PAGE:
I think the thought is that a heavier pack means you are more macho than the next guy. A heavy pack doesn't feel all that heavy in your living room. After all, you do have a chair, 3 changes of clothes, pots, pans, lanterns, bivouac equip., storm rated tents, 1.5 lb. footprints, C Cell Maglites, towels, leather (not ankle turner) boots, 4 pairs of heavy wool socks, and many more items that make you will feel just like you are at home.
I was amazed at the old school approach at Philmont. However, if you do read the Philmont handbook it stresses lightening one's pack weight. They suggest a total of 35 lbs. The only problem is, people think that means 35 lbs. BEFORE you get there and add troop gear, food and water. That's why in the UL crowd BASE weight is stressed so religiously. Keep the base weight low and the overall weight will not be too hard; even at Philmont. I told the boys and the leaders to pack like they were just going on a 4 day hike. One of our leaders was 63 years old. He could not thank me enough for having spent the time with everyone to teach them the techniques we have all learned here on this website. He had given up on backpacking. It was a big payoff.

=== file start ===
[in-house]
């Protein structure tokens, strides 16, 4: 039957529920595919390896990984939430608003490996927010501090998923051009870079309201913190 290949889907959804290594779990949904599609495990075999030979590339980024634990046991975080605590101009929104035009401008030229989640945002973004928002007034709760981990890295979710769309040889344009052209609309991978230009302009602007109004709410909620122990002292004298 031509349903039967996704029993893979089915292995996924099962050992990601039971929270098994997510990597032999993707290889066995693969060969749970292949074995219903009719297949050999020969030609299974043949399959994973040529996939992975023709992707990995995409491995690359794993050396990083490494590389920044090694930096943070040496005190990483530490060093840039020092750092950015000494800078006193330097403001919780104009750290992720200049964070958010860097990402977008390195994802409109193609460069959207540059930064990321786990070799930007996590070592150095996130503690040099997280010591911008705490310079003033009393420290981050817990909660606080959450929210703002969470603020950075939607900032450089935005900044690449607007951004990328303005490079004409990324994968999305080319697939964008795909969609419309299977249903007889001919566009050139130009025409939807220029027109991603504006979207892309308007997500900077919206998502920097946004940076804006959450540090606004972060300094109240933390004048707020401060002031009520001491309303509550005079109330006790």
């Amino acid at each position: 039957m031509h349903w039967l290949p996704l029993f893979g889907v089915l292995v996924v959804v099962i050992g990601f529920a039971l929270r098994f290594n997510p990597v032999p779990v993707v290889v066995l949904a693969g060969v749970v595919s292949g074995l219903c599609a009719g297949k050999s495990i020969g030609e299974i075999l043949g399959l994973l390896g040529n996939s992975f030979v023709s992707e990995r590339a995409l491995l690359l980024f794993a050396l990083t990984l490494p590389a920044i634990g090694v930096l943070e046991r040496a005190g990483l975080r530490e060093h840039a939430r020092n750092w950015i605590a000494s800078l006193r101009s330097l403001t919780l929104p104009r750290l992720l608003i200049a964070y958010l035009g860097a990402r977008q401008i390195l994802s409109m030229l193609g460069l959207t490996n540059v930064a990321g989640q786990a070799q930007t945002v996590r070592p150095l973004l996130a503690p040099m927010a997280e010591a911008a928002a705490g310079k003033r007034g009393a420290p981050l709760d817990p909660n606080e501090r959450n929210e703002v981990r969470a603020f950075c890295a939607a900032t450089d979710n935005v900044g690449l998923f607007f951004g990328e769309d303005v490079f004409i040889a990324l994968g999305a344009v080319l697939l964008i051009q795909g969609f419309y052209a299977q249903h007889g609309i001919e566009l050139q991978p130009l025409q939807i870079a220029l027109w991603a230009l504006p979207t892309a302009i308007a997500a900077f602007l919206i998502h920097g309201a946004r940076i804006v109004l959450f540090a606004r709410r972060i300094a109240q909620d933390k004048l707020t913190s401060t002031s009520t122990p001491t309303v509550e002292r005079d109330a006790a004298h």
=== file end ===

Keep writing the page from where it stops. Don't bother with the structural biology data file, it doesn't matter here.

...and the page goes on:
On our final day we kept picking off crew after crew. Our loads were at their lightest and we were just cruising. Other crews would just pull to the side of a set of switchbacks when they saw us coming with what must have seemed to them a bunch of scouts wearing day packs. It was fun. One troop tried to overtake us from behind on the way down from Tooth of Time but finally gave up. Lightweight at Philmont is the only way to go! Wimps rule!!!